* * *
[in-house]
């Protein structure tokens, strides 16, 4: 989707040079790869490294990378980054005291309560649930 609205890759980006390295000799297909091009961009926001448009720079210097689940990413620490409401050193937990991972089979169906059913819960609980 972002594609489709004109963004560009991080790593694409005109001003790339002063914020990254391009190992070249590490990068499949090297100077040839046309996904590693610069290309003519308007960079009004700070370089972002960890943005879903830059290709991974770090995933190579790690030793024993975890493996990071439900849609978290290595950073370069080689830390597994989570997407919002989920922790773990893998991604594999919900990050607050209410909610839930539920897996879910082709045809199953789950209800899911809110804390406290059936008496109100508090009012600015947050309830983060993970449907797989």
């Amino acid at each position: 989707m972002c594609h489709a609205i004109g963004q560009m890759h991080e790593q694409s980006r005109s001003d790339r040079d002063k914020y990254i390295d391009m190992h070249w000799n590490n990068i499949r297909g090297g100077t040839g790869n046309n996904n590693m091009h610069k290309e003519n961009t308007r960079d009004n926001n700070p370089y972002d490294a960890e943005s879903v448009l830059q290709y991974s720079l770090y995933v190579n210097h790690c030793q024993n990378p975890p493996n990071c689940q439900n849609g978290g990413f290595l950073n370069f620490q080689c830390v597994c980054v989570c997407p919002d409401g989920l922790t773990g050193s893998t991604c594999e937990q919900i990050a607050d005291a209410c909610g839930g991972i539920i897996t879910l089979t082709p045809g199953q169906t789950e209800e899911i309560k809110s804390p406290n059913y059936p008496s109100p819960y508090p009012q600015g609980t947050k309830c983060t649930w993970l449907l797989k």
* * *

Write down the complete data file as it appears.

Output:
[in-house]
């Protein structure tokens, strides 16, 4: 989707040079790869490294990378980054005291309560649930 609205890759980006390295000799297909091009961009926001448009720079210097689940990413620490409401050193937990991972089979169906059913819960609980 972002594609489709004109963004560009991080790593694409005109001003790339002063914020990254391009190992070249590490990068499949090297100077040839046309996904590693610069290309003519308007960079009004700070370089972002960890943005879903830059290709991974770090995933190579790690030793024993975890493996990071439900849609978290290595950073370069080689830390597994989570997407919002989920922790773990893998991604594999919900990050607050209410909610839930539920897996879910082709045809199953789950209800899911809110804390406290059936008496109100508090009012600015947050309830983060993970449907797989």
């Amino acid at each position: 989707m972002c594609h489709a609205i004109g963004q560009m890759h991080e790593q694409s980006r005109s001003d790339r040079d002063k914020y990254i390295d391009m190992h070249w000799n590490n990068i499949r297909g090297g100077t040839g790869n046309n996904n590693m091009h610069k290309e003519n961009t308007r960079d009004n926001n700070p370089y972002d490294a960890e943005s879903v448009l830059q290709y991974s720079l770090y995933v190579n210097h790690c030793q024993n990378p975890p493996n990071c689940q439900n849609g978290g990413f290595l950073n370069f620490q080689c830390v597994c980054v989570c997407p919002d409401g989920l922790t773990g050193s893998t991604c594999e937990q919900i990050a607050d005291a209410c909610g839930g991972i539920i897996t879910l089979t082709p045809g199953q169906t789950e209800e899911i309560k809110s804390p406290n059913y059936p008496s109100p819960y508090p009012q600015g609980t947050k309830c983060t649930w993970l449907l797989k």